Over at 2 Political Junkies, Maria blogs about "Two Bizarre Phone Calls". The second call she describes:
"...was a recorded message that purported to be a poll. It went something like this:"
"We have a mayor's race. If you are going to vote for Ravenstahl press 1, DeSantis press 2, Olivia press 3, Scott press 4, if you want to keep your choice private press 5. There's also a controller's race. If you're for Lamb press 6, etc."
"OK, When the message began, I was excited. Maybe someone was conducting an independent poll!"
But then, she says:
"There was no pause to vote for mayor before controller and at the end it said to press zero to leave your email address if you wanted the results of the poll."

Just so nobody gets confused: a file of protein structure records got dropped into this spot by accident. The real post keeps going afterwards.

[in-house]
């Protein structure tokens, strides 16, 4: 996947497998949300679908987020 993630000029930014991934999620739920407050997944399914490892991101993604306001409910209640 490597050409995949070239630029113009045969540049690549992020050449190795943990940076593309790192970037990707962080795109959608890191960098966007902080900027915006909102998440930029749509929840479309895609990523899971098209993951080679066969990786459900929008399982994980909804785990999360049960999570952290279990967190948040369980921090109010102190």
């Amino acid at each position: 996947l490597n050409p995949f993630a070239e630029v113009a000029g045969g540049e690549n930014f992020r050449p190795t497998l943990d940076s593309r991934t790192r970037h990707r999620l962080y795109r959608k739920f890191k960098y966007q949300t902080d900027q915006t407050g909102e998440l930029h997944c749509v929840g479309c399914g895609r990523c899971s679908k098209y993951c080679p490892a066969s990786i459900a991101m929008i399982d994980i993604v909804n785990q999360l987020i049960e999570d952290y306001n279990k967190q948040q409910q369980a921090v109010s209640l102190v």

"At some point in listening to the message, I thought that it sounded a bit like Mark Rauterkus."
"I pressed 2 for DeSantis at the end of the message but that didn't allow me to also press 0."
"Was it you, Mark?"
Her story reminds me of this scene from Seinfeld--the one in which Kramer is plagued by wrong-number calls for Moviefone, and he tries to stand in for the automated recording.
In the comments section of Maria's post, the mystery of this phone poll is revealed.
Speaking of surveys, The Post-Gazette's Early Returns and The Burgh Report's Admiral Richard K. Turner recount how a mayor's race poll on KD Radio's website was hacked by a city goverment employee in order to favor Mayor Ravenstahl. The mayor's spokeswoman Alecia Sirk is quoted as confirming "it was a crazy tactic for supporting the mayor" that the city worker launched at home on his own time.
To paraphrase Yogi Berra, this just goes to show that online polls aren't worth the paper they're not printed on.
In pre-internet days, some Pittsburgh controller's office employees were suspected of repeatedly calling in to skew KQV's Phone Vote. That poll has also always been easy prey for those who "vote early and vote often".